At around 10pm I was lucky enough to find a Kebab shop open. I got two kebabs and a few bottles of Fanta for some vitamin C and got on my way. At least half of kebab A spilt all over my the road and my bike and it would take until Greece for my bike to be finally rid of donner meat that had got stuck in the various crevasses of my bike.
As I entered the second night I felt considerably more alone with nobody in sight nor any phone signal to see whether anybody was close by. This area of France was also extremely flat and a perfectly clear sky meant that temperature began to drop considerably. As I looked upwards the stars above would form a kaleidoscope and sometimes they would look like they moving towards me - hopefully some sort of sleep deprivation hallucination. At around 3am I really began to notice the cold and my body began to tense up. I began hoping to see the sky do its usual routine of going from dark black, to dark blue, to then seeing a tiny orange speck on the horizon. Eventually it began doing so and it was quite surreal experience as the area just before Jura France is flat and I was able to see cars coming for miles through the mist. However, even as the sun started to rise the temperature did not and I was beginning to shake profusely and my cycling was slowing down. I found a town and entered into one of the banks, similar to the one I had in my first TCR, to try and get some sleep. Despite the room being fairly warm I was still fairly cold so after a 15-minute warm session I got on my way again.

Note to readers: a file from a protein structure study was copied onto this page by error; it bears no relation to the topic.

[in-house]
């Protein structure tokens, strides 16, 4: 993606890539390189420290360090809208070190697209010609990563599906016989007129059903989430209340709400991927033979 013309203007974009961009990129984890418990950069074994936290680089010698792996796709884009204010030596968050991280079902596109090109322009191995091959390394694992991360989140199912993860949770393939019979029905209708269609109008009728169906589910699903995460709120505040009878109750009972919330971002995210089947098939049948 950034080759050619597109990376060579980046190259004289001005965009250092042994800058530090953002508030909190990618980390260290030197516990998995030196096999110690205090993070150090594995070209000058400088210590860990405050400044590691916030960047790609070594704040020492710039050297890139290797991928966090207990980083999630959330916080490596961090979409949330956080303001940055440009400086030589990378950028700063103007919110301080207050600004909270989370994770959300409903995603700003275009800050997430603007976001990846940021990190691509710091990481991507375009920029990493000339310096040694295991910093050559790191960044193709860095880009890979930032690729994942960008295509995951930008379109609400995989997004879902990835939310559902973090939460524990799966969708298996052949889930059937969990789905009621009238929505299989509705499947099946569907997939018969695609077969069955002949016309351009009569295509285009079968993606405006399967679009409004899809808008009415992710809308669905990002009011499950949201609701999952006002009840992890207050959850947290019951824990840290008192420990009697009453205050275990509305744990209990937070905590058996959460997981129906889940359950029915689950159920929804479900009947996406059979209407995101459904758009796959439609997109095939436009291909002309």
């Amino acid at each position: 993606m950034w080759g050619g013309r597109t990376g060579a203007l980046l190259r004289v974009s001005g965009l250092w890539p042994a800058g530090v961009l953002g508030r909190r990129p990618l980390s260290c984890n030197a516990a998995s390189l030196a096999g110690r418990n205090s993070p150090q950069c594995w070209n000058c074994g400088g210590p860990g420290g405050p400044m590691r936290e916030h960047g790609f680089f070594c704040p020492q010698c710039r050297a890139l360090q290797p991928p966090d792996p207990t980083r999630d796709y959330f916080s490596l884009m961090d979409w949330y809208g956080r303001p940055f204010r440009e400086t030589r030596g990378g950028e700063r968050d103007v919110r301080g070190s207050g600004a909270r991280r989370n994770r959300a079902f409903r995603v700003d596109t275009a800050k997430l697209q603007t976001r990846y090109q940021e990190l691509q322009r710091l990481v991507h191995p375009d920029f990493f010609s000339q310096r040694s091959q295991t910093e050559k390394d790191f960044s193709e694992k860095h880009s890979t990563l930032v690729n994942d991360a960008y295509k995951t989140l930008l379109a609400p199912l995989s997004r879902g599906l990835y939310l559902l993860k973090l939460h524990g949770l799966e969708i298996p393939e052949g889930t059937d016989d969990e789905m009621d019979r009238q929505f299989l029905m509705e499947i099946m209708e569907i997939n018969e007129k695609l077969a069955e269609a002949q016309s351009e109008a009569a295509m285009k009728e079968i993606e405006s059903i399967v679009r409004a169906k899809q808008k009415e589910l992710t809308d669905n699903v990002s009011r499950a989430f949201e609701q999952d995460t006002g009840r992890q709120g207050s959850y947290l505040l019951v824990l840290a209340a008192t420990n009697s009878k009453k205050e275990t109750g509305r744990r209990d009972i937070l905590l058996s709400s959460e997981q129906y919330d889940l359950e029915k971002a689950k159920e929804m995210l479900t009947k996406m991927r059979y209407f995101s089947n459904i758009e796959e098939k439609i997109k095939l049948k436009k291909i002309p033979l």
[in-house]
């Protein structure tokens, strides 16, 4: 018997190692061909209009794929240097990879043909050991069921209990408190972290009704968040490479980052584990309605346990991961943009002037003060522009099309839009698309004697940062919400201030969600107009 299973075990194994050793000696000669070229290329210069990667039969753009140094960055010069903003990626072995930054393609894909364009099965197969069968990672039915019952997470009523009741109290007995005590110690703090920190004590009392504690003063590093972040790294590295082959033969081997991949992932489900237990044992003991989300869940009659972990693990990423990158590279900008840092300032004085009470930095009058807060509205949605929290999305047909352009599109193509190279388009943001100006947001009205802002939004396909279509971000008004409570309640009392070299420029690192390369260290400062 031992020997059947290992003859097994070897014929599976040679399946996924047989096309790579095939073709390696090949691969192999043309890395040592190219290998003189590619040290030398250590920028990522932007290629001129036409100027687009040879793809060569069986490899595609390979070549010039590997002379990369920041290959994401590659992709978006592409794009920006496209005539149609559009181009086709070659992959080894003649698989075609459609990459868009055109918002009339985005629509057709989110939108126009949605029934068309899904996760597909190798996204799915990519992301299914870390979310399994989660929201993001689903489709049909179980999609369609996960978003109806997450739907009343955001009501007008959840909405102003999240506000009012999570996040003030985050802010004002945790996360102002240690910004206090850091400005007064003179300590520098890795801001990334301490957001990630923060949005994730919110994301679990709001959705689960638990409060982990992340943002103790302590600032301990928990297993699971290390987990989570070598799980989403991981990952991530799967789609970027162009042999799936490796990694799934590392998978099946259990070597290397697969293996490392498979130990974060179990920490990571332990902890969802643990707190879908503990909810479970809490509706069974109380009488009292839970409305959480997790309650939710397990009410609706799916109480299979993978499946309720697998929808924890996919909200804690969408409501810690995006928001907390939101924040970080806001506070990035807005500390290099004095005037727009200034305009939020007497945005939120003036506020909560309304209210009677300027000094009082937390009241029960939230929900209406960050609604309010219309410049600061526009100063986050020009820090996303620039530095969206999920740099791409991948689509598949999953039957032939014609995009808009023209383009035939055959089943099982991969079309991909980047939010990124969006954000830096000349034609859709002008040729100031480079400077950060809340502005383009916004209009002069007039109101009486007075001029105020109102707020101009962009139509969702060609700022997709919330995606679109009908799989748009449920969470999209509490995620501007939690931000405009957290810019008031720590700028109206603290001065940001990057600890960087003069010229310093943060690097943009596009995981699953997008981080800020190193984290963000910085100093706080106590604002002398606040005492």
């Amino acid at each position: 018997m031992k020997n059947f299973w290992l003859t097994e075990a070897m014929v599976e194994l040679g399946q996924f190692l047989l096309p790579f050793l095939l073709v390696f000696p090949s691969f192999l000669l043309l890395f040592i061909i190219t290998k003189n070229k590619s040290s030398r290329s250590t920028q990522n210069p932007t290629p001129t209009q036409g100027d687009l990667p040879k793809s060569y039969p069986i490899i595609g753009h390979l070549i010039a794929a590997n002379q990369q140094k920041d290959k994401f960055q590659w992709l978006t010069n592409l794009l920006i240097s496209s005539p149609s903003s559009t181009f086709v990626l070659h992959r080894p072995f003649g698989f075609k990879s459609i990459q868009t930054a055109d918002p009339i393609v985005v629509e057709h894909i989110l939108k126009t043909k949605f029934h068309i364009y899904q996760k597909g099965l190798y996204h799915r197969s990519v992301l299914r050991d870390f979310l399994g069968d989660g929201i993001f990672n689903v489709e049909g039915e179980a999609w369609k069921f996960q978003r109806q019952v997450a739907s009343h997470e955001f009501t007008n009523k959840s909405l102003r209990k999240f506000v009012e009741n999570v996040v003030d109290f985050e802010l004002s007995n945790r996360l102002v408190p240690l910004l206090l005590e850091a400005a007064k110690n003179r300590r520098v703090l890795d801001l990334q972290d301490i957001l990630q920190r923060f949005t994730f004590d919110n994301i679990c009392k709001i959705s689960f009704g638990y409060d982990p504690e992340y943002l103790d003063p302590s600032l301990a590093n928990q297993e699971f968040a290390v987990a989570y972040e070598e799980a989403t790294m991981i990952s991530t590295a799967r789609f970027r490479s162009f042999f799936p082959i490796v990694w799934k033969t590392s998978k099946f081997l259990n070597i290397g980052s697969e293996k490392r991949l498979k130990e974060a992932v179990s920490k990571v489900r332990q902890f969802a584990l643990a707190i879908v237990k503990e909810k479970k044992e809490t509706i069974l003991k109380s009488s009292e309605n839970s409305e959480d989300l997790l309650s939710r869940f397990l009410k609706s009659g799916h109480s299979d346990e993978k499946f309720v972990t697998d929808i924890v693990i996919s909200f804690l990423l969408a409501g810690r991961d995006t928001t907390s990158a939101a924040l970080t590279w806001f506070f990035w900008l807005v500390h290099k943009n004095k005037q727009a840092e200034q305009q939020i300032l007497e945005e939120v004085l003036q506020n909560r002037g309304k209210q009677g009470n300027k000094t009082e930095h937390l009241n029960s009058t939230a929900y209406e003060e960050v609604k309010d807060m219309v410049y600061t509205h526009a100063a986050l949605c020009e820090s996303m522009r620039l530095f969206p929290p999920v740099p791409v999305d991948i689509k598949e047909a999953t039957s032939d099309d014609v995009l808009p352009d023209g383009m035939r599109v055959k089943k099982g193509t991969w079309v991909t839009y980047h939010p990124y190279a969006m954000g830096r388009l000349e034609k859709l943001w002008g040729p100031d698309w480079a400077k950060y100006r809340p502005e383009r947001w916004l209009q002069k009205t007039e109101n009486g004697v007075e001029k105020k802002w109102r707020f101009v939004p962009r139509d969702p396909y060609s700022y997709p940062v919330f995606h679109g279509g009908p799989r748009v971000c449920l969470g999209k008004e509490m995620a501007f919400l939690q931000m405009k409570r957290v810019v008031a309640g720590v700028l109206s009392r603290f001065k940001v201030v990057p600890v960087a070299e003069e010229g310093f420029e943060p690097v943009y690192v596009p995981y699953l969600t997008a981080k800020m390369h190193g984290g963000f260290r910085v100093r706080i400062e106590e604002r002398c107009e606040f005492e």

Suddenly the road started the steepen and I found myself in a gorge. The sun was certainly up by this point but a long sleepless night meant that my eyes felt like glue. I decided that once it got warm enough I'd try and catch some sleep and luckily the picnic table below presented itself. I was pretty tired I got what I thought was sleep and I still don't really know but I felt like drifted in out and of consciousness for 30 minutes or so. When I woke, the temperature was rising and I started removing my garments.
At this point I started climbing out of the Blois-Sur-Seille gorge and I realized that I was pretty low on water despite having the capacity for 2.7 liters and more if necessary. Fortunately I didn't have to wait long and I arrived in the small village of Crotenay where the local church warden helped me fill up my bottles. A short while down the road I got to a fairly significant town and visited the bakery.
After a painfully steep and extremely slow climb I arrived on plateau. This was all very Swiss - or what I had imagined Switzerland to be like: rolling hills surrounded by some big spikey ass mountains. At around noon I arrived into Switzerland where I tried to catch another nap but this time completely failed however it was still pleasant to lie down on the grass enjoying the sun. After my failed sleep attempt I continued off the plataue with a nice wooded descent and eventually entered the Swiss city of Neuchatel. I stocked up on supplies which I noted was pretty damn expensive.
I experienced a few dodgy drivers in Switzlerland in big SUVs. Upon trying to leave Neuchatel I accidentally headed down the motorway. Realizing my mistake I began cycling back up the slip road. A nice driver aptly delivered a 'friendly' gesture - rightly so to be honest. Out of Neuchatel I cycled along some nice lakes and just I was about to turn off to Bern when Camille and Jon in their photography bandit wagon appeared out of nowhere so I decided to do some faux-candid-not-posing-cycling for a bit. I was fairly relieved to see them having been disconnected my phone and hence the entire world for what felt like an eternity (yes I'm a 'millenial').